It was unclear how quickly the new military funding for Ukraine will be depleted, likely causing calls for further action by Congress.

Biden, who had urged Congress since last year to approve the additional aid to Ukraine, said in a statement: “It comes at a moment of grave urgency, with Israel facing unprecedented attacks from Iran and Ukraine under continued bombardment from Russia.”

The vote on passage of the Ukraine funding was 311-112. Significantly, 112 Republicans opposed the legislation, with only 101 in support.

“Mike Johnson is a lame duck … he’s done,” far-right Republican Representative Marjorie Taylor Greene told reporters afterward.

She has been a leading opponent of helping Ukraine in its war against Russia and has taken steps that threaten to remove Johnson from office over this issue. Greene stopped short of doing so on Saturday, however.

During the vote, several lawmakers waved small Ukrainian flags as it became clear that element of the package was headed to passage. Johnson warned lawmakers that was a “violation of decorum.”

Meanwhile, the House’s actions during a rare Saturday session put on display some cracks in what generally is solid support for Israel within Congress. Recent months have seen progressive Democrats express anger with Israel’s government and its conduct of the war in Gaza.

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AI tracks enigmatic cancers back to origins in new study

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In a groundbreaking development, scientists have unveiled a remarkable AI tool that promises to revolutionise the detection and treatment of metastatic cancers.

These elusive cancers often evade detection until they have already spread to distant organs, posing a significant challenge for diagnosis and treatment. Published in Nature Medicine, the study showcases an AI model developed by researchers at Tianjin Medical University (TMU) in China, led by Tian Fei and Li Xiangchun. Trained on a vast dataset of 30,000 images from 21,000 individuals, the AI model demonstrated an unprecedented accuracy rate of 83% in identifying the origins of metastatic cancer cells found in fluid samples from abdominal or lung regions.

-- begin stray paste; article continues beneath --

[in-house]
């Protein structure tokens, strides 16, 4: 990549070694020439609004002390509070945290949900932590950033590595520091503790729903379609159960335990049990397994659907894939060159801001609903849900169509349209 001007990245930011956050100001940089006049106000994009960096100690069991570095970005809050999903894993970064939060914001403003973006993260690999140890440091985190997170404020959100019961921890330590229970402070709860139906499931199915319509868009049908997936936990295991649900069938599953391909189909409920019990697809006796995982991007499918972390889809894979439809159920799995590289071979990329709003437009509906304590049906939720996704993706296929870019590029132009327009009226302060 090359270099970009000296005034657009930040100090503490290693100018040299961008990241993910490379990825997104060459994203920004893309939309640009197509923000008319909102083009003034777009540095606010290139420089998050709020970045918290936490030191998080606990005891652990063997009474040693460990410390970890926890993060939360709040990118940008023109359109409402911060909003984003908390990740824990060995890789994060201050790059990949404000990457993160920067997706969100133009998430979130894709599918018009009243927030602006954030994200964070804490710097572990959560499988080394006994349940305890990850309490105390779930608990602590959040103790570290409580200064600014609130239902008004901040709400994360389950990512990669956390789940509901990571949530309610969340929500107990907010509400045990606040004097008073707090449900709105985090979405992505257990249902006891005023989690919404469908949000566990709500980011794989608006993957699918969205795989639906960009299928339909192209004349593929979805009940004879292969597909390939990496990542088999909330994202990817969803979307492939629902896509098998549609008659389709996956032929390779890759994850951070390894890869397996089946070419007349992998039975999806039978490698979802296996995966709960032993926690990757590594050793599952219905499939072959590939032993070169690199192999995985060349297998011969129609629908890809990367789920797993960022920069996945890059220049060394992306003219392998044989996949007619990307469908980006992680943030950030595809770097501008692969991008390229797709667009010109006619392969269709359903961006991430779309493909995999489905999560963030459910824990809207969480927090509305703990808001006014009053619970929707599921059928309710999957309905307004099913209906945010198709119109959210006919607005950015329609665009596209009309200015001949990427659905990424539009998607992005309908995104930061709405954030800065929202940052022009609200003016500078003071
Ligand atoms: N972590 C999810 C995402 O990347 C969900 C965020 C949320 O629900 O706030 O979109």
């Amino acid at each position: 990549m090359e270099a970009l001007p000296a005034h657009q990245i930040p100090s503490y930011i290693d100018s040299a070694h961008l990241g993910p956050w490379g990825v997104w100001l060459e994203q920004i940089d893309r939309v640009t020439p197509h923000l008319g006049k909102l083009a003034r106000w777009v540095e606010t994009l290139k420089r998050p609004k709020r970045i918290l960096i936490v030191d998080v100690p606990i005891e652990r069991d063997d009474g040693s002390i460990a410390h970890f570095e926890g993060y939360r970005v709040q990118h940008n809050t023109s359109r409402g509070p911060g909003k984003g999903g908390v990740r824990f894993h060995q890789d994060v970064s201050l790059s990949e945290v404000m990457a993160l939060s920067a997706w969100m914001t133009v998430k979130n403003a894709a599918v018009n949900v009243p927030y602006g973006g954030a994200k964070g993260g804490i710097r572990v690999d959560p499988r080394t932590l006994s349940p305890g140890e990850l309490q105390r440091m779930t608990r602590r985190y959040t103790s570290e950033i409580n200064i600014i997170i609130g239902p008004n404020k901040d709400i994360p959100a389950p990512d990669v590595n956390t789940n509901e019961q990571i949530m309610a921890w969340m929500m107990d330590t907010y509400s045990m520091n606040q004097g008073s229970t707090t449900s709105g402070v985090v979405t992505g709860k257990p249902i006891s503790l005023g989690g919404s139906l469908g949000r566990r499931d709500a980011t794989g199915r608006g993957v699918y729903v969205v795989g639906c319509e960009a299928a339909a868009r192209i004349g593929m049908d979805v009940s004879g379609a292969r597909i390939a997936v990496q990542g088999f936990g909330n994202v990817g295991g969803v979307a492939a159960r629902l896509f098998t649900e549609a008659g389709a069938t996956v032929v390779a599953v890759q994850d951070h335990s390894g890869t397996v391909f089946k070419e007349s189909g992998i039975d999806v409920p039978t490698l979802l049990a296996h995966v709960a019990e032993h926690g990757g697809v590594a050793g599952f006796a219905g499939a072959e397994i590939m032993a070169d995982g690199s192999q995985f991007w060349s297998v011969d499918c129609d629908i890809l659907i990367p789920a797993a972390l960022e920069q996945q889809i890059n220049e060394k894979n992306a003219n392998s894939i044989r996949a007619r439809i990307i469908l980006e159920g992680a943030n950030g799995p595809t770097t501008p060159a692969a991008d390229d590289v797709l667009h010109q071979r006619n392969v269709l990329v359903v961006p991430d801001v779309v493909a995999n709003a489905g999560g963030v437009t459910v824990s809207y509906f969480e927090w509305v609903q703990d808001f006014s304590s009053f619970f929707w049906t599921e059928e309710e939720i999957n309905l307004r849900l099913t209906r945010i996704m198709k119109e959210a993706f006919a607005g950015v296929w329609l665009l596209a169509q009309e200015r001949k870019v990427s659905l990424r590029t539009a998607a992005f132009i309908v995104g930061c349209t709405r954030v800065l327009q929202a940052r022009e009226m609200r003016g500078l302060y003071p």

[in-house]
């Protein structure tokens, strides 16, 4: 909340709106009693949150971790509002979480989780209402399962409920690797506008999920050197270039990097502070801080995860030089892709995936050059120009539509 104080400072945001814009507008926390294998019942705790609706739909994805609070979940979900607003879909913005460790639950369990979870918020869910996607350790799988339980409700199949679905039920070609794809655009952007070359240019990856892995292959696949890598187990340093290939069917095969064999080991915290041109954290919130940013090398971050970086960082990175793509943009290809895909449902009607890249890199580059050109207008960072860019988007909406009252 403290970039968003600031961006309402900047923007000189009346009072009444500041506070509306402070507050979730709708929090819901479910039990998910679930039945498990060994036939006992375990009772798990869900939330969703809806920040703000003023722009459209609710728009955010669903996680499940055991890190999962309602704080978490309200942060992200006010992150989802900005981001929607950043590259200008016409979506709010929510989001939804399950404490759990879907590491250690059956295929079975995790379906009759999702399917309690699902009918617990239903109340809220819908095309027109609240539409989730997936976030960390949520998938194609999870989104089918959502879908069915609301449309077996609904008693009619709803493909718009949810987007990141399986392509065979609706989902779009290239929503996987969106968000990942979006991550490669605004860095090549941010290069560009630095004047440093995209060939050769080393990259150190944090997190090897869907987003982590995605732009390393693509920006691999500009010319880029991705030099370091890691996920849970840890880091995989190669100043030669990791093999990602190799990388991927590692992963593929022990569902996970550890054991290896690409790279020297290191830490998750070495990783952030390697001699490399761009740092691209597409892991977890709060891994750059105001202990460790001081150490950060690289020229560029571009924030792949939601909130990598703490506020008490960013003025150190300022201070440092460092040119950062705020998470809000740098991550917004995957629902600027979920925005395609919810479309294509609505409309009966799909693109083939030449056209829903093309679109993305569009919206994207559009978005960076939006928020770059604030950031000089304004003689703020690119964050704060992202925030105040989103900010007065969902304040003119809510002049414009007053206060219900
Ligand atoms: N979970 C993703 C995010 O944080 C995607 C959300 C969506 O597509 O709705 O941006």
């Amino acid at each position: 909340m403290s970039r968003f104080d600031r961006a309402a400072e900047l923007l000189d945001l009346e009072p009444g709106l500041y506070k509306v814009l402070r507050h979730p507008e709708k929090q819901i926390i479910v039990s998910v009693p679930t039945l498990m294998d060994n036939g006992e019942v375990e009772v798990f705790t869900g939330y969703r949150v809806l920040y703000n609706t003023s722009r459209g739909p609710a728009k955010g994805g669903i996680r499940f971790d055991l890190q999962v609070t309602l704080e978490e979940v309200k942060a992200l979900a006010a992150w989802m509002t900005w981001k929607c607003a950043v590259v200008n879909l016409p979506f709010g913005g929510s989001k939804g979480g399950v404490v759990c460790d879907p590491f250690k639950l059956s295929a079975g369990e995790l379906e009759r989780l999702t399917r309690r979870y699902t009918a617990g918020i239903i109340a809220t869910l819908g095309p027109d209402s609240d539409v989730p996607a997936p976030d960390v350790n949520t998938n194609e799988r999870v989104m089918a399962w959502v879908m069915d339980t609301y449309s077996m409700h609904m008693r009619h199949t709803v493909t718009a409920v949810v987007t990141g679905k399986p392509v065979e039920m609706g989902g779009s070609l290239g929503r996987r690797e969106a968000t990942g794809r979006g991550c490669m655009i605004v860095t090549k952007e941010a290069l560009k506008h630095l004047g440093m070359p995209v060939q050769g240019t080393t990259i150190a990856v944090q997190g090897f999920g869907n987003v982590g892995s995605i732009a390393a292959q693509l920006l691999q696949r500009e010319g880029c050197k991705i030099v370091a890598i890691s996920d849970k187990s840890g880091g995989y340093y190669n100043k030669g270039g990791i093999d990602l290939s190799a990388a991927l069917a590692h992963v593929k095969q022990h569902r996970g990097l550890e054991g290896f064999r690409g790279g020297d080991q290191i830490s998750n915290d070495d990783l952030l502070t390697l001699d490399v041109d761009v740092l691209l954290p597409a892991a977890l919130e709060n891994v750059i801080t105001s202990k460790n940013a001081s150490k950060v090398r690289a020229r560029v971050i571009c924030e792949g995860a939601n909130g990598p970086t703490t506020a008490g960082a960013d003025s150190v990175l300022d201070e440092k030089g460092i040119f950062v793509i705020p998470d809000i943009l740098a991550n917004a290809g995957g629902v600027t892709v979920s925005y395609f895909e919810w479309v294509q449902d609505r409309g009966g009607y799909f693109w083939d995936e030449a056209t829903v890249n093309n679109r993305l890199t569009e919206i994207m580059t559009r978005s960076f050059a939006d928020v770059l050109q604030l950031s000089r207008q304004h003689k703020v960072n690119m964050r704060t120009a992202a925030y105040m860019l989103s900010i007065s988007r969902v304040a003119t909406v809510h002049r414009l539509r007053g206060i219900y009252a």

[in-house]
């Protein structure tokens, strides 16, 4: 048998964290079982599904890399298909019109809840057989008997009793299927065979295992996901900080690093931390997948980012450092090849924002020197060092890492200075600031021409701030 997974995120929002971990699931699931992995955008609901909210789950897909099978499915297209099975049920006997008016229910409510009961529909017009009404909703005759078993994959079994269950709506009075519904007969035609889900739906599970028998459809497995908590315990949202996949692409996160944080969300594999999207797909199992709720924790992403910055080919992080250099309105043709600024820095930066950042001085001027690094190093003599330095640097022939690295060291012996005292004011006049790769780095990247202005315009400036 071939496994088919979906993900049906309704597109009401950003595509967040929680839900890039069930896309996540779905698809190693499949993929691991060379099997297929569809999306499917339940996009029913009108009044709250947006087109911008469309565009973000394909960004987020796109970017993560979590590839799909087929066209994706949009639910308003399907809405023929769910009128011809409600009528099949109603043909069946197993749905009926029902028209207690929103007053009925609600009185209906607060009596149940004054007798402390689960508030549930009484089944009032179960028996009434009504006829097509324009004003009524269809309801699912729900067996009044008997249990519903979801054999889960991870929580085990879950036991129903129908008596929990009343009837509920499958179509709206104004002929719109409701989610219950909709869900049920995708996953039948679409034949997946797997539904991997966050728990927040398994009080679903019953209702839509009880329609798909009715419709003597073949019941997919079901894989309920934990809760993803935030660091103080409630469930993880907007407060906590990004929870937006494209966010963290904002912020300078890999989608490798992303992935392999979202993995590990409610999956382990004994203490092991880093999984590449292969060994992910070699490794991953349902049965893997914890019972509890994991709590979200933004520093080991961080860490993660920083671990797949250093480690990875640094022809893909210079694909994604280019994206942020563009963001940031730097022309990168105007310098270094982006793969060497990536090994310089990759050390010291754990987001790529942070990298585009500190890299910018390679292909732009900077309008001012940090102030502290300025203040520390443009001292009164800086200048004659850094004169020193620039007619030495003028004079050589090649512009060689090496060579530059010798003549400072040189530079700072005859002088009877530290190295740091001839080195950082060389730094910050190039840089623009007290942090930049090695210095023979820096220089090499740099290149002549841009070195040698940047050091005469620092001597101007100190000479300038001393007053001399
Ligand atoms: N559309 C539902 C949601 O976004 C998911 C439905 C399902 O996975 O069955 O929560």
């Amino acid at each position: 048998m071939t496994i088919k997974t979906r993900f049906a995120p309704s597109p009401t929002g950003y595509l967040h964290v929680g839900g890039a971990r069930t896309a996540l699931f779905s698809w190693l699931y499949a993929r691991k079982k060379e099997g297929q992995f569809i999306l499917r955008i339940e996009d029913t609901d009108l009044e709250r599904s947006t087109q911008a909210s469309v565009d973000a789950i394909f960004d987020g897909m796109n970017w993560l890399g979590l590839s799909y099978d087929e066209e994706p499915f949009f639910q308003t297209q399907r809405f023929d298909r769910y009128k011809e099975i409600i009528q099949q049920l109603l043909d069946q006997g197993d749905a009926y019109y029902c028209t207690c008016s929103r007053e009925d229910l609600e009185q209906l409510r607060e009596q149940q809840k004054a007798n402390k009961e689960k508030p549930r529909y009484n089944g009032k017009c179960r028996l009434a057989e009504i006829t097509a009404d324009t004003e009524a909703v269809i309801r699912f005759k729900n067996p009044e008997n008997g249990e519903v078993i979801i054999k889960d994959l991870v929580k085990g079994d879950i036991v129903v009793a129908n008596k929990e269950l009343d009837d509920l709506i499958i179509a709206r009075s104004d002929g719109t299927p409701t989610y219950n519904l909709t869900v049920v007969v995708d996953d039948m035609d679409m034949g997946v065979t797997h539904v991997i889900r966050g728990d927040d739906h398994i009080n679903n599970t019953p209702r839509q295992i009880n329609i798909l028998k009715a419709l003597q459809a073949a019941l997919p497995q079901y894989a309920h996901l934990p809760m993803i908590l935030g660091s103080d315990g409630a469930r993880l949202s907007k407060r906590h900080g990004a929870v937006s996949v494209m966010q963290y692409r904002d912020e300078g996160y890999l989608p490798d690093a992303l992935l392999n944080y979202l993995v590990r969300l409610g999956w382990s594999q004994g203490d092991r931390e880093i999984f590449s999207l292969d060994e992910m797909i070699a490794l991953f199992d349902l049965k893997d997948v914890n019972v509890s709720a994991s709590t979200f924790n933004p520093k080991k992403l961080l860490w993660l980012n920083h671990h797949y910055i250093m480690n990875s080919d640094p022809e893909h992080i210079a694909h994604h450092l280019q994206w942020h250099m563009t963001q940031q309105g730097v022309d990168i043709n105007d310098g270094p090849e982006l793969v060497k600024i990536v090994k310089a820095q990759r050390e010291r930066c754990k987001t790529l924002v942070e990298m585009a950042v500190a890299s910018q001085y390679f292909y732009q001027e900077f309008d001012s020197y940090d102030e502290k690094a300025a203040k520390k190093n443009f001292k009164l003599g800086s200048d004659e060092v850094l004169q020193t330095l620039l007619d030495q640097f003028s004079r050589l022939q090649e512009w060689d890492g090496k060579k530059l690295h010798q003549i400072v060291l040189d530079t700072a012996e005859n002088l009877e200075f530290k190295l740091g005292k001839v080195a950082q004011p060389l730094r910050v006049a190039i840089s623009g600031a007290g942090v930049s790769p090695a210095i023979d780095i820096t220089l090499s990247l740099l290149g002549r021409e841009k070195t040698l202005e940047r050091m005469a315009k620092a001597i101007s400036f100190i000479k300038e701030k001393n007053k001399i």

Impressively, the model’s top three predictions included the tumour’s source with a staggering 99% accuracy.

This breakthrough not only surpasses the capabilities of human pathologists but also offers a beacon of hope for the 300,000 people annually diagnosed with cancer at TMU-affiliated hospitals, where approximately 4,000 cases rely on such image-based diagnoses.

By significantly reducing the need for invasive tests and providing timely and accurate predictions, this AI tool could potentially extend the lives of late-stage cancer patients. Faisal Mahmood of Harvard Medical School praises the study’s findings, highlighting the potential of AI as an indispensable assistive tool in healthcare.

Looking ahead, the integration of AI with tissue samples and genomic data holds the promise of further enhancing outcomes for individuals battling metastatic cancers of unknown origins, ushering in a new era of precision medicine and personalised care.

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Surprising Netflix subscriber surge despite price hikes

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Netflix Surpasses Expectations with 9.33 Million New Subscribers in Q1 2024

Netflix stunned analysts and the industry alike with its first-quarter 2024 earnings report, revealing a remarkable surge of 9.33 million paid subscribers, soaring past the anticipated 3.93 million additions and bringing its total subscriber count to an impressive 269.60 million.

This surge follows a record-breaking fourth quarter of 2023, where Netflix added 13.1 million subscribers. Despite this remarkable growth streak, Netflix announced it would cease reporting quarterly subscriber totals from 2025 onward, signalling a significant shift in industry dynamics. Notable contributors to this growth included high-profile releases like the live-action adaptation of “Avatar: The Last Airbender” and “3 Body Problem” by the show-runners behind “Game of Thrones.”

Regionally, the U.S. and Canada saw a growth of 2.53 million paid subscribers, while Europe, the Middle East, and Africa added 2.92 million, Latin America saw an increase of 1.72 million, and the Asia-Pacific market experienced a rise of 2.16 million.

Alongside surpassing subscriber expectations, Netflix exceeded financial projections, reporting a 15% increase in revenue from Q1 2023, with diluted earnings per share of $5.28 on $9.37 billion in revenue.

Looking ahead, Netflix forecasts robust financial performance for Q2, with expectations of $9.49 billion in revenue and diluted EPS of $4.68, aiming for revenue growth of 13% to 15% for the full year 2024, reflecting a bullish outlook on its operational margin.